Editor's note: On May 23, the state health department said the child did not have measles, but rather had a rare reaction to the measles, mumps, rubella vaccine. Find that story here.
A state agency announced Sunday morning that a child in the Keene area has been diagnosed with measles and visited three places in the city last week:
The nursery at the United Church of Christ in Keene on Central Square, Sunday, May 12, from 9 a.m. to 1 p.m., and coffee hour between 11 a.m. and 2 p.m.
The infant/toddler room at the Keene Montessori School at 125 Railroad St., Thursday from 9 a.m. to 3 p.m.
Cheshire Medical Center’s walk-in clinic on Emerald Street, Thursday from 1 to 5 p.m.
Anyone who went to these spots during these times should review their measles vaccination or immunity status, according to a news release from the Division of Public Health Services at the N.H. Department of Health and Human Services.
Vaccination within 72 hours of exposure can help prevent the disease, so anyone who was potentially exposed and isn’t immune should contact the state agency, the release says.
The incubation period after exposure can range from seven to 21 days, the release says. Signs of measles typically start with high fever, cough, runny nose and conjunctivitis several days prior to developing a body rash.
Most importantly, the agency emphasizes that anyone with these symptoms who believes they might have been exposed should call their health care provider before going to a medical facility. (Call 911 in an emergency.) Measles is spread through the air and is highly contagious, the release says, noting that the virus can remain “infectious in the air for up to two hours after an infected person leaves the area.”
State epidemiologist Dr. Benjamin Chan said in a phone interview this morning that the state will not release clinical details, such as the child’s age or whether the child was vaccinated for measles, due to confidentiality concerns.
Chan noted that some people are also unable to be immunized due to medical reasons, leaving them susceptible to the virus.
“I think this always highlights why it’s important for communities to have the highest vaccination rate possible, because there are those in our communities who may not be able to get the vaccine, or they may be too young to get the vaccine,” Chan said.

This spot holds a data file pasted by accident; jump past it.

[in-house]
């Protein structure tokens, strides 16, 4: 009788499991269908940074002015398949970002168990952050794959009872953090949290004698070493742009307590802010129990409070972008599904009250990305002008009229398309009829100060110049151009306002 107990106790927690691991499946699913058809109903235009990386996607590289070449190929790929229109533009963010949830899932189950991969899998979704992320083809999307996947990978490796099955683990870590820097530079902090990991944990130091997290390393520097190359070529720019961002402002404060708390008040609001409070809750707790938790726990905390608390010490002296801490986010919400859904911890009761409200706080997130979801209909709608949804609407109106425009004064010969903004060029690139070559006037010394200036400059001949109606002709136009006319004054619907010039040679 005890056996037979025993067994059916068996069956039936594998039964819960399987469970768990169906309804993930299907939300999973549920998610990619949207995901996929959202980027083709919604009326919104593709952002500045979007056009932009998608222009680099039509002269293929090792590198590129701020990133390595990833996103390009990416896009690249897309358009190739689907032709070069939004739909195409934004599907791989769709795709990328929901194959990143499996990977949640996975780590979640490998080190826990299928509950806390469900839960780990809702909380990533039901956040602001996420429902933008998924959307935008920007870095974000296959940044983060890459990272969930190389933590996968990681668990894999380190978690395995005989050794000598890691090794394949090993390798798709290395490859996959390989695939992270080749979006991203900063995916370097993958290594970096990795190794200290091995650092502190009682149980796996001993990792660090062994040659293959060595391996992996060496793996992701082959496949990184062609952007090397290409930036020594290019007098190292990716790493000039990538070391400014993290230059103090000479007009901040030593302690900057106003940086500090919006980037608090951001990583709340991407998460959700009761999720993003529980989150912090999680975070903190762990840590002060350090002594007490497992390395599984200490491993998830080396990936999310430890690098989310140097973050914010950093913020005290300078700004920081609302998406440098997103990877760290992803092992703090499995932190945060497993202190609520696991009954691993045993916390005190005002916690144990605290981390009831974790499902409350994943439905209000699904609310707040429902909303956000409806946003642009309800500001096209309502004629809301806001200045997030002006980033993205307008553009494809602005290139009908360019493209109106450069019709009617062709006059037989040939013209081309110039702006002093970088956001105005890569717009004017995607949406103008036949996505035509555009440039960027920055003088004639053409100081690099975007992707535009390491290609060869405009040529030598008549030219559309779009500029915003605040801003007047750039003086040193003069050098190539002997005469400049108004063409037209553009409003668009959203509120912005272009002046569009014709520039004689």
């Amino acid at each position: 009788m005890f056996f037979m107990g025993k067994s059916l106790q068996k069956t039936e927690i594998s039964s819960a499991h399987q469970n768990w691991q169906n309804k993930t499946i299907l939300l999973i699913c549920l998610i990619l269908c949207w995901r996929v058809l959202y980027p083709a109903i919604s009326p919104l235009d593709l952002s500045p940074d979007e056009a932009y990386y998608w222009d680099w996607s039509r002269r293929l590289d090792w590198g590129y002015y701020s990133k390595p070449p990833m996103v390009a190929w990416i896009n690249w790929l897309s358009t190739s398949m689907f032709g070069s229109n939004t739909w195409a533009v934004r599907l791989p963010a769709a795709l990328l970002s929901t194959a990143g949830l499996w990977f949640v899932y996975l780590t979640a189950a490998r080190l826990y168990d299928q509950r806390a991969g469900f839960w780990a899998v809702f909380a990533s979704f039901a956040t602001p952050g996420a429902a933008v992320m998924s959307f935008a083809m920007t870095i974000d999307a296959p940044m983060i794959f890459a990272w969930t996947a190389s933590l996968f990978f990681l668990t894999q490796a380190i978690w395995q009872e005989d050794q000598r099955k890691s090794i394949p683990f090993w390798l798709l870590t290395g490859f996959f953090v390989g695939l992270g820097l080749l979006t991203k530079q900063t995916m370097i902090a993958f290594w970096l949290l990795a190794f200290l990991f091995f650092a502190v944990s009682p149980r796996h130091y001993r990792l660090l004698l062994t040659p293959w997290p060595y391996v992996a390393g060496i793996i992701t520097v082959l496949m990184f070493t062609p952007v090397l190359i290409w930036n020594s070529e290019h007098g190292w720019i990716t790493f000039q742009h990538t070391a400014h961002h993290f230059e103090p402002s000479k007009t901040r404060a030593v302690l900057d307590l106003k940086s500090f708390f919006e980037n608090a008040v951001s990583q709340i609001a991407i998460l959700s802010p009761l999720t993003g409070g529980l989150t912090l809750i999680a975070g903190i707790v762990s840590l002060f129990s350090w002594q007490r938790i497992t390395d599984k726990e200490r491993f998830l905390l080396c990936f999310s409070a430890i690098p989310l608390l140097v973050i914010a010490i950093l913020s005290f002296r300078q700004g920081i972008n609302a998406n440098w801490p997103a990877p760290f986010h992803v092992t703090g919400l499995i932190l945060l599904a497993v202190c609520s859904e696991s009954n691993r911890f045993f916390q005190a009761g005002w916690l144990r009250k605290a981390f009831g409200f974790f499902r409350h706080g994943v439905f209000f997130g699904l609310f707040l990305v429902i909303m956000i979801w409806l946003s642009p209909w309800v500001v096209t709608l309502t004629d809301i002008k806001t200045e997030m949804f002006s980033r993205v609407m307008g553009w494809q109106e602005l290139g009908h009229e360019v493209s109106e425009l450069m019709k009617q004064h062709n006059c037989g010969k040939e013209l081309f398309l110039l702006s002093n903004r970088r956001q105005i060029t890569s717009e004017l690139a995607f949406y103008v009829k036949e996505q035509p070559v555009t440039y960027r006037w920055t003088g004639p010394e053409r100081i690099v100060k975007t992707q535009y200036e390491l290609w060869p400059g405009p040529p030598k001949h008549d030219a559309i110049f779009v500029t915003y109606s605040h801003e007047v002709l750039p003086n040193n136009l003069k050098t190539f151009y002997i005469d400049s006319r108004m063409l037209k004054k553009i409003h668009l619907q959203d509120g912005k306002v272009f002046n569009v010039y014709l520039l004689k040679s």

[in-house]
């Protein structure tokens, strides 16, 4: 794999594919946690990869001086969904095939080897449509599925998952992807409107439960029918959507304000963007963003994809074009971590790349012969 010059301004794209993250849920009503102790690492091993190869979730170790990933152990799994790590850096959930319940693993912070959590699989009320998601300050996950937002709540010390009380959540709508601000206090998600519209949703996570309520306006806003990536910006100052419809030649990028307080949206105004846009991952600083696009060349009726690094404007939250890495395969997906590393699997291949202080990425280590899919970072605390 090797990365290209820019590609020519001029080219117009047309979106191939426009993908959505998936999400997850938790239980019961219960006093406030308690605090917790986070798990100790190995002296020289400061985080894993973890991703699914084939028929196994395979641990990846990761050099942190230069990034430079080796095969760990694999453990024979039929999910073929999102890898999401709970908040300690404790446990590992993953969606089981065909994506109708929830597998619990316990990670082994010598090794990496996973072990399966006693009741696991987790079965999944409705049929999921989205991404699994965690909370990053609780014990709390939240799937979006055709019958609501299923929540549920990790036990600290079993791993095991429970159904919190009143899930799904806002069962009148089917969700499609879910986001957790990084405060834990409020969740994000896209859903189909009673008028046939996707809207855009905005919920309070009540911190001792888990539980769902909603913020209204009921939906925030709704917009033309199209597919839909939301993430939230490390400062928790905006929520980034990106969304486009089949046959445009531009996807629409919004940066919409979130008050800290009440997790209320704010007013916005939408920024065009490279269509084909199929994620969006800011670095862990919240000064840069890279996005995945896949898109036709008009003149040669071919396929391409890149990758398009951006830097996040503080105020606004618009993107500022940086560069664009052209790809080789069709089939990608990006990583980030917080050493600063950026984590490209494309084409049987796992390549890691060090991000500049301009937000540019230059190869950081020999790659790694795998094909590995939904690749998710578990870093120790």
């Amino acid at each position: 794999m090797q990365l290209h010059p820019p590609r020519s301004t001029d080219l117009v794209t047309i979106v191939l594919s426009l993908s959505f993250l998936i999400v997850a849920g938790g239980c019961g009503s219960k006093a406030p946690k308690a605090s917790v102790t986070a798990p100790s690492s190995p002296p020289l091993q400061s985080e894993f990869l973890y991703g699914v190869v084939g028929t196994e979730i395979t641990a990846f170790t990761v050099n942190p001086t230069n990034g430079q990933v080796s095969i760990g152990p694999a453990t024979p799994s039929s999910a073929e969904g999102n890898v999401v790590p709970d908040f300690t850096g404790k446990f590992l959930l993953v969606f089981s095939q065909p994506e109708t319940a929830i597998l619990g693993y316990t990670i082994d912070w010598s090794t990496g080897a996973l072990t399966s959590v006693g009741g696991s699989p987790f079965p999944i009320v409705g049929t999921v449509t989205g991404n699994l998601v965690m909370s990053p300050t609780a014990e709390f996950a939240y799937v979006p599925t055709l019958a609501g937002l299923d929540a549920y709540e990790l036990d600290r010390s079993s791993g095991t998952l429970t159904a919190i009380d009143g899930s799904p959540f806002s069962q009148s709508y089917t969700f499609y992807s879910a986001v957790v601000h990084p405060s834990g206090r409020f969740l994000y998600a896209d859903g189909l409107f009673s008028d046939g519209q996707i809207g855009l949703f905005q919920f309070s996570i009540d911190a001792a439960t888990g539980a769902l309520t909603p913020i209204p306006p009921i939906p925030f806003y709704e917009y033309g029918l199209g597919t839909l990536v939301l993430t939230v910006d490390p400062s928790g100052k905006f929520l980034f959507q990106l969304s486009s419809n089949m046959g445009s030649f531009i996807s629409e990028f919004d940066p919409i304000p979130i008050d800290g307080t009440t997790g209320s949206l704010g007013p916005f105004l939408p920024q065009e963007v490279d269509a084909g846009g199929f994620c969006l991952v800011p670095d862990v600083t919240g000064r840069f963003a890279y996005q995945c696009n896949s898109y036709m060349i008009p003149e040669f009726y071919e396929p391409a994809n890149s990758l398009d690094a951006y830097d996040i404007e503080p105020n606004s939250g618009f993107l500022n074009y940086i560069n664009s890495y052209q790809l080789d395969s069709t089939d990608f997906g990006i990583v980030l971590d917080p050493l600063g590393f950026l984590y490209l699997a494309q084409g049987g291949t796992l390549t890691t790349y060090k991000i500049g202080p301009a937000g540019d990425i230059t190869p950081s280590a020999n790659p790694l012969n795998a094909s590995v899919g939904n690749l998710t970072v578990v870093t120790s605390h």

Chan said the state is working to identify how the child contracted the virus, and is completing a contact investigation to reach out to those who may have been exposed in the locations the child visited.
In an email Sunday afternoon, Cheshire Medical Center said patients wanting to check on their immunization status, or who have other questions about the disease, can call and leave a message at 354-6705. People are asked to leave their name, date of birth, phone number, reason for calling and information about when is best to reach them.
Measles was declared eradicated in the U.S., but low vaccination rates in some communities has led to a resurgence, the release says. So far this year, 839 cases have been reported in 23 states, according to the New Hampshire agency.
According to Chan, the most recent reported case in New Hampshire was in late February. In that case, the person diagnosed with measles had traveled from the Boston area to southern New Hampshire on a bus, he said. Chan stressed that the Granite State typically has high vaccination rates and is not experiencing a measles outbreak.
Anyone with questions or concerns can call the public health services department’s phone line from 8 a.m. to 4 p.m., seven days a week, at 271-9461.
This story has been changed to remove incorrect information about the child's vaccination status.